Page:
African elephants

There are 2 forms of African elephant, with different distributions and very marked physical differences:

  1. The bush or savanna elephant, distributed in eastern and southern Africa, has:
    • a large and rangy body
    • very large and triangular ears
    • massive tusks which curve outwards and forwards
    • a distinctly saddle-shaped back
  2. The forest elephant occupies much of central and western Africa. It has:
    • a distinctly smaller, more compact body
    • smaller, rounded ears
    • narrow, long and downward-pointing tusks
    • a straighter back

Subspecies or species?

In the past the 2 forms have been treated as subspecies of Loxodonta africana:

  • L. a. africana (African bush elephant)
  • L. a. cyclotis (African forest elephant)

Recent genetic research has raised the possibility that they are separate species:

  • L. africana
  • L. cyclotis

This question is important because it helps shape the conservation policies of international organisations like:

  • CITES (the Convention on International Trade in Endangered Species of Wild Fauna and Flora)
  • IUCN (International Union for Conservation of Nature), which publishes the IUCN Red List of Threatened Species

Our research

  1. Transition zone elephants
    A 2004 expedition to Ghana studied a population of elephants in the ‘transition zone’ between the classic savannah and forest forms. We found a mosaic of features:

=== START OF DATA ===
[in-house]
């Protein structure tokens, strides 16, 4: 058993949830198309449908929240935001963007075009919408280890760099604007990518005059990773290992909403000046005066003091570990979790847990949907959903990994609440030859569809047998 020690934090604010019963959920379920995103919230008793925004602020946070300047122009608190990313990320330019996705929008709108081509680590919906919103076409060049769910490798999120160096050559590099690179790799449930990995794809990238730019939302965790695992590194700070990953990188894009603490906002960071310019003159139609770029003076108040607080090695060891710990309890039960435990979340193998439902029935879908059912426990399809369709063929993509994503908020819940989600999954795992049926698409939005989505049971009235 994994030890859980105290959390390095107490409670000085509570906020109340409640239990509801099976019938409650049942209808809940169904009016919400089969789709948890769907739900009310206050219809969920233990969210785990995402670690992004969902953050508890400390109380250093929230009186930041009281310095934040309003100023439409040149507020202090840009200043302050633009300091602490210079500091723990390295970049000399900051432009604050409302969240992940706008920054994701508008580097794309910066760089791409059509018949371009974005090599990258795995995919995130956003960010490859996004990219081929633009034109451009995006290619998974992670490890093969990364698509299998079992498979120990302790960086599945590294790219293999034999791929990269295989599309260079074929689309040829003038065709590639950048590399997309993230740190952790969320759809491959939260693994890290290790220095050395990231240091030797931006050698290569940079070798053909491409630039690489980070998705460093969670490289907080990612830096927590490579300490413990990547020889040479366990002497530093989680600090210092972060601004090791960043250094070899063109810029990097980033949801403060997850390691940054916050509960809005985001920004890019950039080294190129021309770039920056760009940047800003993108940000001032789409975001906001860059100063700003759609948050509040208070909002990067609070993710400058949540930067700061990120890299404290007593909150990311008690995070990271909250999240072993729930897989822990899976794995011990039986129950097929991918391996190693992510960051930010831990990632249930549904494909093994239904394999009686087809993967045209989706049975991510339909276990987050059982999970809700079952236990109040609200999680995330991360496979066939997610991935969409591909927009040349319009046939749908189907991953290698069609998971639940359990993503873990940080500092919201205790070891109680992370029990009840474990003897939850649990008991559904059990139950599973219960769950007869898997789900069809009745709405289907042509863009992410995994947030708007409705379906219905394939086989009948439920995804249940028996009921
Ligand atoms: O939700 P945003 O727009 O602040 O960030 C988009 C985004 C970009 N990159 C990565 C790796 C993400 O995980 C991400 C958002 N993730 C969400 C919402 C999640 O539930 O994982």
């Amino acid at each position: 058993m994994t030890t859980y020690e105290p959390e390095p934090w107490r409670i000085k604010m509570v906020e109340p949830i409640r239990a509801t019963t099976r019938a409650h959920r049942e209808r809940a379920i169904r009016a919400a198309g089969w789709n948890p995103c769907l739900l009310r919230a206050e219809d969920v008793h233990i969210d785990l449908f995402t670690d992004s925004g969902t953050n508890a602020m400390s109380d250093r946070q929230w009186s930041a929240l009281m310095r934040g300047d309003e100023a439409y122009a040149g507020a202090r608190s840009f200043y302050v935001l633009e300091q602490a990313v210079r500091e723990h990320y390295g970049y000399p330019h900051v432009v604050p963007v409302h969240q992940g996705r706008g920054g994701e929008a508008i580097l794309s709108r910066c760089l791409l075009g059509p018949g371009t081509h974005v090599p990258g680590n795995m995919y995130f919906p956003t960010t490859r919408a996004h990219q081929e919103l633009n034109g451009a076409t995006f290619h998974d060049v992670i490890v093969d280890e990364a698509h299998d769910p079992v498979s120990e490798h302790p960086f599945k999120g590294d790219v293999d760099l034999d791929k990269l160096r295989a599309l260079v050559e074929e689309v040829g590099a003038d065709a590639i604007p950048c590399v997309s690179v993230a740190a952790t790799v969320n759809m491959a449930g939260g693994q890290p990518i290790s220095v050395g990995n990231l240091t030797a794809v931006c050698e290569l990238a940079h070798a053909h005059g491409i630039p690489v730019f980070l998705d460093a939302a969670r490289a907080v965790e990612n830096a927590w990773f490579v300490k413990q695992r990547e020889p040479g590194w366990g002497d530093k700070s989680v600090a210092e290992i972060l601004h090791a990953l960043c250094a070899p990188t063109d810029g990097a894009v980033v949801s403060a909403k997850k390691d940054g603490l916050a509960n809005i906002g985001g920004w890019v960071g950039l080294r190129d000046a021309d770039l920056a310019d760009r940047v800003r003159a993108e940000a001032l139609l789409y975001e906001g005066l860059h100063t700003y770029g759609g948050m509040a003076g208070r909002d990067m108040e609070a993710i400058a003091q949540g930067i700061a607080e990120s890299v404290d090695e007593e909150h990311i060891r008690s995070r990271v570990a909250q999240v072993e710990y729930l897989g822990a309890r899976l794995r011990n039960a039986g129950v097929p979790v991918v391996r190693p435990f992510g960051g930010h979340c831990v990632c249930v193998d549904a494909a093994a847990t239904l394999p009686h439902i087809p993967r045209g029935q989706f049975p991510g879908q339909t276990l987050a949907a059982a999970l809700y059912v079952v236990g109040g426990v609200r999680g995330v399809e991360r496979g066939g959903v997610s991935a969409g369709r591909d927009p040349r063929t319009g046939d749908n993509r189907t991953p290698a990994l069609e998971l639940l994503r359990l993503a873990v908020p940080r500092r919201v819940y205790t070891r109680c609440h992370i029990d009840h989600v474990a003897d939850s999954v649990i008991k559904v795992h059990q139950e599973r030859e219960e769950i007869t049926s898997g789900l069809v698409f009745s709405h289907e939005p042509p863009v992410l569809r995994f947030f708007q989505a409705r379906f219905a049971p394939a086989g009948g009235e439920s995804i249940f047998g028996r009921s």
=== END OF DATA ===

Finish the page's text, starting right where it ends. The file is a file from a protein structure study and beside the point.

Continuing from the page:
• body size as large as savannah elephants
    • tusk and head shape like forest elephants
    • intermediate ear shape
  2. Ear shape
    A further study investigated ear shape by comparing a series of populations across Africa. Although the difference between some ‘classic’ forest and savannah populations is clear, others show a range of forms, making them difficult to classify as one or the other.

Recommendation

While genetic and other studies continue, the ability to recognise 2 clear species in the field is problematic. We therefore suggest that all populations should continue to be named as a single species for the time being.

Staff involved in this research:

Collaborator:

Kalina Davies, Queen Mary University of London

Project staff